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Orchestrator behind blockbuster movies 'Frozen,' 'La La Land,' and 'Ant Man' Visits SFCM

Film and game composer Tim Davies met with Technology and Applied Composition students for one-on-one lessons and gave a portfolio masterclass on film and game scoring.

October 9, 2023 by Mark Taylor

The musician behind the signature sounds of dozens of hit movies, popular video games, and record-breaking television shows, Tim Davies brought those skills to SFCM in September for a visit to the Technology and Applied Composition (TAC) program where he met 1-1 with students and gave a masterclass. 

The GRAMMY-and Emmy-nominated Davies' credits as lead orchestrator and/or conductor include Frozen and Frozen 2, all three Ant-Man movies, Shazam: Fury of the Gods, The Lego Movie 2, La La Land, Trolls, The Croods: A New Age, Free Guy, and WandaVision. He also has several video game scoring, conducting, and composition credits. 

Tim Davies SFCM.

Tim Davies (left) works with a student in Studio G.

During his meetings with students Davies helped them with their current compositions, remarking, "The level of every score that I looked at was so much higher than I've ever seen before." Davies has been visiting SFCM for several years and looks forward to working with young composers. "It has been really enjoyable," he added.

The experience gave students a firsthand look at what it's like to be a working musician in the field today. "It's one thing to hear about industry standards, another altogether to see them illustrated by an expert practitioner," said TAC professor Shawne Workman. "Our students had that chance both through one-on-one feedback on their own scores, and Tim's presentation of his own work in orchestration, arranging, and screen scoring."

Students found students working closely with Davies and his masterclass incredibly helpful. "A valuable thing I learned was the importance of the smallest of details and how they can make all the difference in a score," said Cullen Luper, a TAC student working with Daria Novoliantceva. "Tim really stressed that often less is more when trying to convey what you hear to players reading your score, and that their interpretation can often lead to new outcomes that you didn't foresee," Luper added.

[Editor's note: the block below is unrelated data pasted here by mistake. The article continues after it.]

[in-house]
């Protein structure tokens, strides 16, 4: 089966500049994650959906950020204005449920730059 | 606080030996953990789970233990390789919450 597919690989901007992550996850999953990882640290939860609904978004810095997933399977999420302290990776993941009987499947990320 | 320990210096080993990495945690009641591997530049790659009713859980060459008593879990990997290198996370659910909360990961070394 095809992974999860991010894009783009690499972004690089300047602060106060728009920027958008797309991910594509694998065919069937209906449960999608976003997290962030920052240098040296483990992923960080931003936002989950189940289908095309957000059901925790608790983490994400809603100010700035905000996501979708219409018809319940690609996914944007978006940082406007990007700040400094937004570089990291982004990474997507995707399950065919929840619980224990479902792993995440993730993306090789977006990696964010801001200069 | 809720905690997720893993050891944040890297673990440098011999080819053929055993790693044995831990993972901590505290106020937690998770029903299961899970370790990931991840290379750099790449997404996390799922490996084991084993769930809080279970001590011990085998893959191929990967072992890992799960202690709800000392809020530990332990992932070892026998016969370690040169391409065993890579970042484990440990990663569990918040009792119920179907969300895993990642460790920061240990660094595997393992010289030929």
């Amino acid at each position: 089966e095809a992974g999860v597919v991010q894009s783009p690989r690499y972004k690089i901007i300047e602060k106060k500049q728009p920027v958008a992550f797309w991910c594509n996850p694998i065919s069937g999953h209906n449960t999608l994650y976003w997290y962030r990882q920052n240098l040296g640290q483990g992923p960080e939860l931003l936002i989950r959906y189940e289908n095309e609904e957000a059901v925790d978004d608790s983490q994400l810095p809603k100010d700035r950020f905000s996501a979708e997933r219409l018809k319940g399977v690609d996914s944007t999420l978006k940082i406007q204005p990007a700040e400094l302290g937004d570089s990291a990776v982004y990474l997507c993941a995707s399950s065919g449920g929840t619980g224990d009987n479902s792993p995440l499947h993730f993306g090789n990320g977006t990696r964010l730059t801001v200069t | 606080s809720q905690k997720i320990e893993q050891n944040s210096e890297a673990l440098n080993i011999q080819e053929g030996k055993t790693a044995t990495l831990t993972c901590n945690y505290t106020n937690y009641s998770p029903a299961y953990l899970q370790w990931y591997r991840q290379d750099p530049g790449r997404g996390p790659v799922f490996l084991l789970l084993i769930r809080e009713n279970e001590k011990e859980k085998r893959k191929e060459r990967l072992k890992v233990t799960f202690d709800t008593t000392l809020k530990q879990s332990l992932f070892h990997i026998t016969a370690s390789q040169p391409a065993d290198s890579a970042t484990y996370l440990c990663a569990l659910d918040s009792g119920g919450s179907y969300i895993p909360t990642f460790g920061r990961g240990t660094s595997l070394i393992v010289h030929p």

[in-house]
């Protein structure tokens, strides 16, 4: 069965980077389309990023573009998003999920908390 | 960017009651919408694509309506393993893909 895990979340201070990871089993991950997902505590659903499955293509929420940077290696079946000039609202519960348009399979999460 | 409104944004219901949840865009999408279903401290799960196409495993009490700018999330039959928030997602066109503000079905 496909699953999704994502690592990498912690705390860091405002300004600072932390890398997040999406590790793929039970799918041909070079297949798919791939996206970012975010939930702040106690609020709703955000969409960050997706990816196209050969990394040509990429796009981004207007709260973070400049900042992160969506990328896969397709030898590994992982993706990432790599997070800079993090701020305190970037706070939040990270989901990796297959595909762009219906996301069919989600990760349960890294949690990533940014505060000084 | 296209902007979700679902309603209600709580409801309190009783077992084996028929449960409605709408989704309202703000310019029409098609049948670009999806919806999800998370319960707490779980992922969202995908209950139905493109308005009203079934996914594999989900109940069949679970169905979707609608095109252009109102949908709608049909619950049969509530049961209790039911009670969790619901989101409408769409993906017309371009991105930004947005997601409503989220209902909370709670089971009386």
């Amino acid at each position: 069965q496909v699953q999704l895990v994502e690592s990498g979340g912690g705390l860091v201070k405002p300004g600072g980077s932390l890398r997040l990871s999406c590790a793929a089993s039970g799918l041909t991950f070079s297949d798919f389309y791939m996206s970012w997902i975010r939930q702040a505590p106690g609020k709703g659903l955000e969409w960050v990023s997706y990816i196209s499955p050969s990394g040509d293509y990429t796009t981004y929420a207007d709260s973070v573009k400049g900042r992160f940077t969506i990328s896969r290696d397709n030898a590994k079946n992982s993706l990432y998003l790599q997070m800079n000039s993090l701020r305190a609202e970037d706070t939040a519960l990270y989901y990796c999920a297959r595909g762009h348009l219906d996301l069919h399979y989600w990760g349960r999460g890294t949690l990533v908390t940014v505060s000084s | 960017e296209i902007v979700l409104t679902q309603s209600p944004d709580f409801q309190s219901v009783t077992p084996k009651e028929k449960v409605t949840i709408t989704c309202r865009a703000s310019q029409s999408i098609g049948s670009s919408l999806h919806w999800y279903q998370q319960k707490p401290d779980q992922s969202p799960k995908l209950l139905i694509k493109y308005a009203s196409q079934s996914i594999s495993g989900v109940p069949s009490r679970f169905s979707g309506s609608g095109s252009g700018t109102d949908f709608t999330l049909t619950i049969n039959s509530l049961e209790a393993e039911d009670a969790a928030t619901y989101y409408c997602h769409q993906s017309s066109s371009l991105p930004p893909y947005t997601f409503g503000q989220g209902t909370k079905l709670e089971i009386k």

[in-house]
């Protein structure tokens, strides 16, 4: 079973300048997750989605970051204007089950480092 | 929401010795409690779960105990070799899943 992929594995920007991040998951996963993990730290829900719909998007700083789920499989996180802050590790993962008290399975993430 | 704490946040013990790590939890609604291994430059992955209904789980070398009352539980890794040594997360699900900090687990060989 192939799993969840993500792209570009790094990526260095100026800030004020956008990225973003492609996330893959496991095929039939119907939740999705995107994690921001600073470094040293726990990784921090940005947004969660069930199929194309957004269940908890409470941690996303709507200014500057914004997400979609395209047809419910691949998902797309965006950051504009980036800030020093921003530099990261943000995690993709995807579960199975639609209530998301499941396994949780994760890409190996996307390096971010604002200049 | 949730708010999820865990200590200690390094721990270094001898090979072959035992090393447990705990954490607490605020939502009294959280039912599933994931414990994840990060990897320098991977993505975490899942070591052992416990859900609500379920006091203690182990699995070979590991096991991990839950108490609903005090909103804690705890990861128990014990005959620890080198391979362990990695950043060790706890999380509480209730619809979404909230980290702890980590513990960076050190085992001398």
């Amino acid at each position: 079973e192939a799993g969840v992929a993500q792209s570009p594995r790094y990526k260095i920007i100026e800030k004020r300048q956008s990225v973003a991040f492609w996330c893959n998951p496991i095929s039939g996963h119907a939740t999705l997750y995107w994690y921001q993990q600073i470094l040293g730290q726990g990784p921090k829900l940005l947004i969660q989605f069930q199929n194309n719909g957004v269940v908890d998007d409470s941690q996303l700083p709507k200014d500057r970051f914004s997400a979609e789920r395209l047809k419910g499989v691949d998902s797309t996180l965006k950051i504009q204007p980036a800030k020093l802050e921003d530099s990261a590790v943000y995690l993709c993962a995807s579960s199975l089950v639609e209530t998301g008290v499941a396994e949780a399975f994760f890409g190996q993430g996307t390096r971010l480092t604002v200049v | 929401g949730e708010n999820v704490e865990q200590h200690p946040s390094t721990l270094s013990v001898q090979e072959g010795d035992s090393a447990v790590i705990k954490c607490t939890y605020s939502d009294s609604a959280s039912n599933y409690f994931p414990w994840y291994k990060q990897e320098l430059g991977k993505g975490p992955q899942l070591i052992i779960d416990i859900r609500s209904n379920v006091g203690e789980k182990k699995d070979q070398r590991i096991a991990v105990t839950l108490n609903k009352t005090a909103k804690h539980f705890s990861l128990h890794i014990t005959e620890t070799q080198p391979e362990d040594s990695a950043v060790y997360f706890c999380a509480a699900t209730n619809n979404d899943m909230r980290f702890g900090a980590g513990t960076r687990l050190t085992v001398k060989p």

Tim Davies SFCM

Tim Davies (left) works with a TAC student.

In addition to helping students with specific compositions, Davies gave general advice on how to approach new works. "His words inspired me that notation or sheet music is not the stage for composers to show off, but the place where your music can come to life, so making your score easier makes your life easier," said TAC student Adela Zu ('24). For Zu, seeing Davies' approach to a career in music was also beneficial: "What impressed me most was his attitude towards music and his life," Zu continued. "I perceived his passion and enthusiasm towards music itself as well as his life." 

During his lecture, Davies also spoke on his recent work on the extremely popular video game and subsequent hit television series The Last of Us. "You have to think of the trajectory of every line," Davies told students. "As an orchestrator you have to know ahead of time what you’re budgeted for," he added. "There’s always a way to do it." 

Davies also walked students through the music he orchestrated for Warner Bros. Discovery's latest DC movie, Blue Beetle, released in theaters this August. Working through the music made for the film was something students like Cullen found thrilling: "It was such an honor to work with the legend Tim Davies and to hear his lecture about his work and life!" he said of the experience. 

Learn more about studying Technology and Applied Composition at SFCM.